I pulled off the cassette and put it on the Eastons and swapped out the front and rear brake pads. I went on a short commute and the creaking sound stopped – I think the cassette had been loose on the FSA’s.
On the Flying Wheels ride at the last stop in Carnation, I got a flat. I took it to the mech tent and as the guy
was replacing the tube, he showed me that the rear tread was thin and showed me the casing saying that I needed a new tire. Later in the ride I started to hear some loud pinging noises from the bottom bracket. I went and got new tires and re-checked the pedals and cleats, but the pinging was still there. I replaced the chain hoping it
would fix it, but it didn’t.

I was hoping not to replace the bottom bracket but since it was the only culprit left, I got a bottom bracket tool. Inexperienced mechanic that I am I almost stripped the bottom bracket ring. I took it into the shop and after they ribbed me a bit saying the bottom bracket looked pretty stripped, they took it off in less than ten seconds. That bottom bracket was as old as Eddie’s oldest daughter. I got a no-name brand bottom bracket and – the popping was gone!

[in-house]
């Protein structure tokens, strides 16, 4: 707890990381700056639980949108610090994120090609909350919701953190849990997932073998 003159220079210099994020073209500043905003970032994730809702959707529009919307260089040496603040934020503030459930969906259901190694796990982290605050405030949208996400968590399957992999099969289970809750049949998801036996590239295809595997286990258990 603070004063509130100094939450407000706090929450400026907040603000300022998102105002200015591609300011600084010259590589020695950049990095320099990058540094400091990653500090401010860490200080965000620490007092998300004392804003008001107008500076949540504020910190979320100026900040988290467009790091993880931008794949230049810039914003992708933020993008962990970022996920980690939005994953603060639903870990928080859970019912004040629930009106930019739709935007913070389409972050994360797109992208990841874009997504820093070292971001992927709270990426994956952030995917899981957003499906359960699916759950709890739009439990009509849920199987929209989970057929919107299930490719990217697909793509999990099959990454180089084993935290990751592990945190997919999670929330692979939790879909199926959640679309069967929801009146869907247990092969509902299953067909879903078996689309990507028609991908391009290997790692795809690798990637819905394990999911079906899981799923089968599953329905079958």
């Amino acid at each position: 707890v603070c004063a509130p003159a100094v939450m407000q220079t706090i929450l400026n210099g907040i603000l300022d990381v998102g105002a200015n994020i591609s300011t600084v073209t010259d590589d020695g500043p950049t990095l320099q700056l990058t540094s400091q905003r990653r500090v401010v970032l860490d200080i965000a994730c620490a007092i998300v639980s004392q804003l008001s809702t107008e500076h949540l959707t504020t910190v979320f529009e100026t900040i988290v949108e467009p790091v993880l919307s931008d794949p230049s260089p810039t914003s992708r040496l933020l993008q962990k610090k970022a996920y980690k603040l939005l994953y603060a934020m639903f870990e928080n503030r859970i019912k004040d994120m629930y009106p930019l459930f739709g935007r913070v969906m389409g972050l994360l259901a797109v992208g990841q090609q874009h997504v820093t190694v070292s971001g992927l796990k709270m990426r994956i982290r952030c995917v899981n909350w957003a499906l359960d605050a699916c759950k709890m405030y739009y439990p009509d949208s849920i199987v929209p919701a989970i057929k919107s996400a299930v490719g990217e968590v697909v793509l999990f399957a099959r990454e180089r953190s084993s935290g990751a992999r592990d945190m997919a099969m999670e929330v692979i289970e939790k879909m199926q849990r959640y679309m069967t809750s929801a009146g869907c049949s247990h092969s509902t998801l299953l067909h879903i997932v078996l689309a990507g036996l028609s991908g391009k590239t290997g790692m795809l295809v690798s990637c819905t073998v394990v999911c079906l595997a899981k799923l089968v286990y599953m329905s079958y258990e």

The next ride was up to Windy Ridge at Mt. St. Helens. The mechanical problem on this ride was I couldn’t shift
from the big to the small chain ring very easily. I shortened my chain and tested it on the stand. My next ride
should be pretty good mechanically.

The lesson – make sure your bike is noiseless; if it’s talking to you, try to figure out where the noise is coming from. Here’s my summary:
Creaking – pop off the cogs, re-grease and tighten
Grinding – check the pedals (bearing is the top picture – the big rings used to be together; the center ring is completely gone)
Popping – check the bottom bracket (if you look close, you can see that I nearly stripped it)
Sore knees anterior (front) – move the saddle up
Chain refuses to shift from big ring to small – shorten the chain
Repetitive flats – get new tires
Happy Riding!

An update:

Shifting: The problem with shifting didn’t end with shortening the chain. I still had problems with the chainrings. I replaced the shift cables and adjusted the cable tension and this time it would flip off the big ring. So, during the STP I figured out how to get it back on the chainring by shifting to the small. But that was very unsatisfactory.

Creaking: It has mostly stopped, but when standing on hills there was still some creaking coming from the front. On the STP Eric P. mentioned the headset. My headset had not been checked during my eight years of commuting and training in pretty nasty weather.

I finally threw in the towel and took it to the bike shop – I’ve been going to Gerks in Issaquah: fast turn around, kind of pricey, but the staff is knowledgeable. They took apart the headset and the bearings came apart when the fork was dropped for inspection. I also got a new front derailleur since the old one was bent and one of the limit screws was frozen. Everything works a lot better now. My body now just needs some shop time.